Monday, October 8, 2007

Jesus knocking at the Door of the Heart.

c. Door (Jesus the Door,Oil on Canvas.1992.Part of the series on the Seven Acts of Mercy. In the collection of the Missions Prokura sj, Nuerenberg)
Of the numerous other key texts in John by which Jesus identifies his distinctive being, one says: ‘I am the Door’. This is very similar to his saying, ‘I am the Way’. In the first case the door is the entrance to the sheep-fold. Not only is he the Good Shepherd guiding, leading the faithful. The fourth Gospel’s vision of Christian discipleship (a vision so beloved of many earlier Indian Christian thinkers) is not just of faithful following; it is a sharing in his love, an entering into his very life, his mind, his spirit. ‘I no longer call you servants; you are friends (for you know my mind)’. He is the Door, the Way, through which they pass in intimacy and mutual love.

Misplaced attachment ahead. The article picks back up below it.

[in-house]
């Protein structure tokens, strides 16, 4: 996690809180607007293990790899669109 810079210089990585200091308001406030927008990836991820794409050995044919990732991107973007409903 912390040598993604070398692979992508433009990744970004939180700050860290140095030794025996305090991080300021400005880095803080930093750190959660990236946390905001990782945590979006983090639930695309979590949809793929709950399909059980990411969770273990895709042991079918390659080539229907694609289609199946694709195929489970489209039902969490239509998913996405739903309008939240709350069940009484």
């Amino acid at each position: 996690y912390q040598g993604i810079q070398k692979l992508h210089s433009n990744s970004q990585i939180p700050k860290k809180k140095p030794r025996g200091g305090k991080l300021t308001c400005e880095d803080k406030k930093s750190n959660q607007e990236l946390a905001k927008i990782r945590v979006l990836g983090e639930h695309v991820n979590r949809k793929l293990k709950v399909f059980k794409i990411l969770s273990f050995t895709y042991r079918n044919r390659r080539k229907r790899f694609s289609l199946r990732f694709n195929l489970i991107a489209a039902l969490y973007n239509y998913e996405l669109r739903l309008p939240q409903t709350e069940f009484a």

Muslim Sufi mystics - with their dancing, their sense of God as the Door around which they turn in dance, through which they pass in the harmony of mystic love - made a great impression on large numbers of Hindu people over a thousand years ago. A Darveshi (the once denigratory ‘whirling dervisher’ refers to these ecstatic dancers) literally means a Door-person, one who through the whirling dance passed through the door.

Jyoti here attempts to convey the mystery of Christ as both coming through a door (the door from eternity to our world) and inviting those who would enter into relationship with him to pass through this door, to discover with him the true meaning and goal of life here on earth.

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